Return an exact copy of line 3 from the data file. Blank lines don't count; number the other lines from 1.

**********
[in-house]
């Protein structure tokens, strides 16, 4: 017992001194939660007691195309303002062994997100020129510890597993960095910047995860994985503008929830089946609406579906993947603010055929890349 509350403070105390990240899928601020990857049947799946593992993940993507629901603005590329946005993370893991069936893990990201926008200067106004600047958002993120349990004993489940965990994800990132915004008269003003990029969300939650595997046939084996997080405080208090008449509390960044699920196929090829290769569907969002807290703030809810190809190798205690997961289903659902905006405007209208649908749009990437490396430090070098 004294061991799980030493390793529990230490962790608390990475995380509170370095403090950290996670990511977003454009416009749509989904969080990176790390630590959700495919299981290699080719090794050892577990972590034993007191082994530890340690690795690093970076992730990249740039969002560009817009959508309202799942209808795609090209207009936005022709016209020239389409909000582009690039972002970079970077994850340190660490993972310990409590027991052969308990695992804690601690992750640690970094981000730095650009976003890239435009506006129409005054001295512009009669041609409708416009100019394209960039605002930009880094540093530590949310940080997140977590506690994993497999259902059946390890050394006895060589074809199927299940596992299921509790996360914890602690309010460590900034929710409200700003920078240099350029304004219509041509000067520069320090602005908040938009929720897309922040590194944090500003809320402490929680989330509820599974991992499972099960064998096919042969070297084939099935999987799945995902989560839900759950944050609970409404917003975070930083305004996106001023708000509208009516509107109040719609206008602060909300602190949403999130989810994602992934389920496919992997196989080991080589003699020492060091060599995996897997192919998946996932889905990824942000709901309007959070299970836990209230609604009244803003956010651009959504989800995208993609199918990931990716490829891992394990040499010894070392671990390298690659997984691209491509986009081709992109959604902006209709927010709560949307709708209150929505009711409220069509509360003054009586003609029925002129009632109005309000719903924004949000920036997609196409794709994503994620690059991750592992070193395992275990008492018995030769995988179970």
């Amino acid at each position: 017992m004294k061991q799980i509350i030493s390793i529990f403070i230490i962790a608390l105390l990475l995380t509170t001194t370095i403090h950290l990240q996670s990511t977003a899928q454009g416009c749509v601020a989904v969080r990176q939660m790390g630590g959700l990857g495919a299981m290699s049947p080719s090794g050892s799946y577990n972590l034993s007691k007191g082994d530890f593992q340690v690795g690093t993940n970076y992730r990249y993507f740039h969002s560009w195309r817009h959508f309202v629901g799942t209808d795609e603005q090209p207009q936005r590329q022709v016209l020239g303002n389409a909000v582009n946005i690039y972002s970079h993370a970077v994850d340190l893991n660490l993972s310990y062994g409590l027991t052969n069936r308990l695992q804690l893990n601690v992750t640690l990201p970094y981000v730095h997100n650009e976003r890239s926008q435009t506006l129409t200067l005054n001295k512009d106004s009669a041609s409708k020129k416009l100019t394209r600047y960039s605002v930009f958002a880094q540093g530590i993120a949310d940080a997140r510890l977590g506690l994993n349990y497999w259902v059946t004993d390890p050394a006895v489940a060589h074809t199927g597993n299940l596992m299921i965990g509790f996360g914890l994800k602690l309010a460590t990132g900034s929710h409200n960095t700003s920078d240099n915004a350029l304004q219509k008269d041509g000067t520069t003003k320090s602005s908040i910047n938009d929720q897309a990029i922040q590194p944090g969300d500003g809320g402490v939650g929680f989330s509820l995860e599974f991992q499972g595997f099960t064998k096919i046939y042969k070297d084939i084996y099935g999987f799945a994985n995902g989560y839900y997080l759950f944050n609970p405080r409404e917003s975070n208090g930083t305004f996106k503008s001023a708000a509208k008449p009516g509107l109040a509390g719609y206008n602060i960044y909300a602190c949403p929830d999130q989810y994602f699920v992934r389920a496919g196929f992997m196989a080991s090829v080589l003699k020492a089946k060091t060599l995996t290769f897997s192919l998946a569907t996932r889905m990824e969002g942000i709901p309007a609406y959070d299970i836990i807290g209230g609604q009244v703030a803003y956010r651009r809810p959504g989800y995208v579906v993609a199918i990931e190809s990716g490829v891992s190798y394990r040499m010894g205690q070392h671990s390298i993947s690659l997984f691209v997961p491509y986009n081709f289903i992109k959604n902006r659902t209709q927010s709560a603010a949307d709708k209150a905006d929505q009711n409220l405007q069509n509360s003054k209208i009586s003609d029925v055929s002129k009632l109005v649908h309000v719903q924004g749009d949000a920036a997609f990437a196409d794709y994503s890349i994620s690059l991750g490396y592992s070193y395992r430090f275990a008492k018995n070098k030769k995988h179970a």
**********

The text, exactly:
């Amino acid at each position: 017992m004294k061991q799980i509350i030493s390793i529990f403070i230490i962790a608390l105390l990475l995380t509170t001194t370095i403090h950290l990240q996670s990511t977003a899928q454009g416009c749509v601020a989904v969080r990176q939660m790390g630590g959700l990857g495919a299981m290699s049947p080719s090794g050892s799946y577990n972590l034993s007691k007191g082994d530890f593992q340690v690795g690093t993940n970076y992730r990249y993507f740039h969002s560009w195309r817009h959508f309202v629901g799942t209808d795609e603005q090209p207009q936005r590329q022709v016209l020239g303002n389409a909000v582009n946005i690039y972002s970079h993370a970077v994850d340190l893991n660490l993972s310990y062994g409590l027991t052969n069936r308990l695992q804690l893990n601690v992750t640690l990201p970094y981000v730095h997100n650009e976003r890239s926008q435009t506006l129409t200067l005054n001295k512009d106004s009669a041609s409708k020129k416009l100019t394209r600047y960039s605002v930009f958002a880094q540093g530590i993120a949310d940080a997140r510890l977590g506690l994993n349990y497999w259902v059946t004993d390890p050394a006895v489940a060589h074809t199927g597993n299940l596992m299921i965990g509790f996360g914890l994800k602690l309010a460590t990132g900034s929710h409200n960095t700003s920078d240099n915004a350029l304004q219509k008269d041509g000067t520069t003003k320090s602005s908040i910047n938009d929720q897309a990029i922040q590194p944090g969300d500003g809320g402490v939650g929680f989330s509820l995860e599974f991992q499972g595997f099960t064998k096919i046939y042969k070297d084939i084996y099935g999987f799945a994985n995902g989560y839900y997080l759950f944050n609970p405080r409404e917003s975070n208090g930083t305004f996106k503008s001023a708000a509208k008449p009516g509107l109040a509390g719609y206008n602060i960044y909300a602190c949403p929830d999130q989810y994602f699920v992934r389920a496919g196929f992997m196989a080991s090829v080589l003699k020492a089946k060091t060599l995996t290769f897997s192919l998946a569907t996932r889905m990824e969002g942000i709901p309007a609406y959070d299970i836990i807290g209230g609604q009244v703030a803003y956010r651009r809810p959504g989800y995208v579906v993609a199918i990931e190809s990716g490829v891992s190798y394990r040499m010894g205690q070392h671990s390298i993947s690659l997984f691209v997961p491509y986009n081709f289903i992109k959604n902006r659902t209709q927010s709560a603010a949307d709708k209150a905006d929505q009711n409220l405007q069509n509360s003054k209208i009586s003609d029925v055929s002129k009632l109005v649908h309000v719903q924004g749009d949000a920036a997609f990437a196409d794709y994503s890349i994620s690059l991750g490396y592992s070193y395992r430090f275990a008492k018995n070098k030769k995988h179970a």